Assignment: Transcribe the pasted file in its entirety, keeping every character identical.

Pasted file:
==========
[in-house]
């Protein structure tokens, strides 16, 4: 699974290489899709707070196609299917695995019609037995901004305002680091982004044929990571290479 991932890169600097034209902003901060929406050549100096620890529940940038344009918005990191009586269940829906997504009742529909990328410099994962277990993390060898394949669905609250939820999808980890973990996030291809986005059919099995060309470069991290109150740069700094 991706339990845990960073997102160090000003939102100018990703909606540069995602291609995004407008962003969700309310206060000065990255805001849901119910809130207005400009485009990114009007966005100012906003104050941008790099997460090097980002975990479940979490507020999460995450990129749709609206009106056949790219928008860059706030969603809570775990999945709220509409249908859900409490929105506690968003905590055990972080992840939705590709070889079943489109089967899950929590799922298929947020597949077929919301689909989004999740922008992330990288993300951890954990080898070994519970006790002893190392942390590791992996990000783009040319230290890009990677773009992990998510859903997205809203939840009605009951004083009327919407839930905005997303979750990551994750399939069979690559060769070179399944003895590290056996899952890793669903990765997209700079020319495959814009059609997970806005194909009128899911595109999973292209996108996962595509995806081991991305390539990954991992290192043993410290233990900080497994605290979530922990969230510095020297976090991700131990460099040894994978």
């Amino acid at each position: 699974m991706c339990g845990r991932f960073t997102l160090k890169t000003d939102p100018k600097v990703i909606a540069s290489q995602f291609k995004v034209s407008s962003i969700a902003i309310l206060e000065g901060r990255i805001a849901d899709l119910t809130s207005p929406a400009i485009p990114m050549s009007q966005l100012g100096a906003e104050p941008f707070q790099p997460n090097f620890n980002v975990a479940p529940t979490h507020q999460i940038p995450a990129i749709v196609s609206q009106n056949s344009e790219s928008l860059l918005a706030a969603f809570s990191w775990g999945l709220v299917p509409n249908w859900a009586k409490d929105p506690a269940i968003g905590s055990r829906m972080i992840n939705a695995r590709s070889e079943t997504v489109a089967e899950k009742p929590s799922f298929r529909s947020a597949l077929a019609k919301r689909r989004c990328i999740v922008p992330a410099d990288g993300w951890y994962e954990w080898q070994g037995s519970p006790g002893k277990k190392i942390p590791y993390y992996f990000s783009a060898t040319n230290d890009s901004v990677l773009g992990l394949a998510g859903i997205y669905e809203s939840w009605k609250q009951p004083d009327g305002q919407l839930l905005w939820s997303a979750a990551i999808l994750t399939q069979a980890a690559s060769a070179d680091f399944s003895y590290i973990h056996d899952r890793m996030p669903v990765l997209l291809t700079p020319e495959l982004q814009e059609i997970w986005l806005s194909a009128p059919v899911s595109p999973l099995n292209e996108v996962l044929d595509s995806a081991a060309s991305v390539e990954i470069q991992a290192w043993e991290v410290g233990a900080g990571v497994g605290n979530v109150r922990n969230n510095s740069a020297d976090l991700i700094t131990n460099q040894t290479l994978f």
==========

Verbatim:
[in-house]
């Protein structure tokens, strides 16, 4: 699974290489899709707070196609299917695995019609037995901004305002680091982004044929990571290479 991932890169600097034209902003901060929406050549100096620890529940940038344009918005990191009586269940829906997504009742529909990328410099994962277990993390060898394949669905609250939820999808980890973990996030291809986005059919099995060309470069991290109150740069700094 991706339990845990960073997102160090000003939102100018990703909606540069995602291609995004407008962003969700309310206060000065990255805001849901119910809130207005400009485009990114009007966005100012906003104050941008790099997460090097980002975990479940979490507020999460995450990129749709609206009106056949790219928008860059706030969603809570775990999945709220509409249908859900409490929105506690968003905590055990972080992840939705590709070889079943489109089967899950929590799922298929947020597949077929919301689909989004999740922008992330990288993300951890954990080898070994519970006790002893190392942390590791992996990000783009040319230290890009990677773009992990998510859903997205809203939840009605009951004083009327919407839930905005997303979750990551994750399939069979690559060769070179399944003895590290056996899952890793669903990765997209700079020319495959814009059609997970806005194909009128899911595109999973292209996108996962595509995806081991991305390539990954991992290192043993410290233990900080497994605290979530922990969230510095020297976090991700131990460099040894994978």
């Amino acid at each position: 699974m991706c339990g845990r991932f960073t997102l160090k890169t000003d939102p100018k600097v990703i909606a540069s290489q995602f291609k995004v034209s407008s962003i969700a902003i309310l206060e000065g901060r990255i805001a849901d899709l119910t809130s207005p929406a400009i485009p990114m050549s009007q966005l100012g100096a906003e104050p941008f707070q790099p997460n090097f620890n980002v975990a479940p529940t979490h507020q999460i940038p995450a990129i749709v196609s609206q009106n056949s344009e790219s928008l860059l918005a706030a969603f809570s990191w775990g999945l709220v299917p509409n249908w859900a009586k409490d929105p506690a269940i968003g905590s055990r829906m972080i992840n939705a695995r590709s070889e079943t997504v489109a089967e899950k009742p929590s799922f298929r529909s947020a597949l077929a019609k919301r689909r989004c990328i999740v922008p992330a410099d990288g993300w951890y994962e954990w080898q070994g037995s519970p006790g002893k277990k190392i942390p590791y993390y992996f990000s783009a060898t040319n230290d890009s901004v990677l773009g992990l394949a998510g859903i997205y669905e809203s939840w009605k609250q009951p004083d009327g305002q919407l839930l905005w939820s997303a979750a990551i999808l994750t399939q069979a980890a690559s060769a070179d680091f399944s003895y590290i973990h056996d899952r890793m996030p669903v990765l997209l291809t700079p020319e495959l982004q814009e059609i997970w986005l806005s194909a009128p059919v899911s595109p999973l099995n292209e996108v996962l044929d595509s995806a081991a060309s991305v390539e990954i470069q991992a290192w043993e991290v410290g233990a900080g990571v497994g605290n979530v109150r922990n969230n510095s740069a020297d976090l991700i700094t131990n460099q040894t290479l994978f």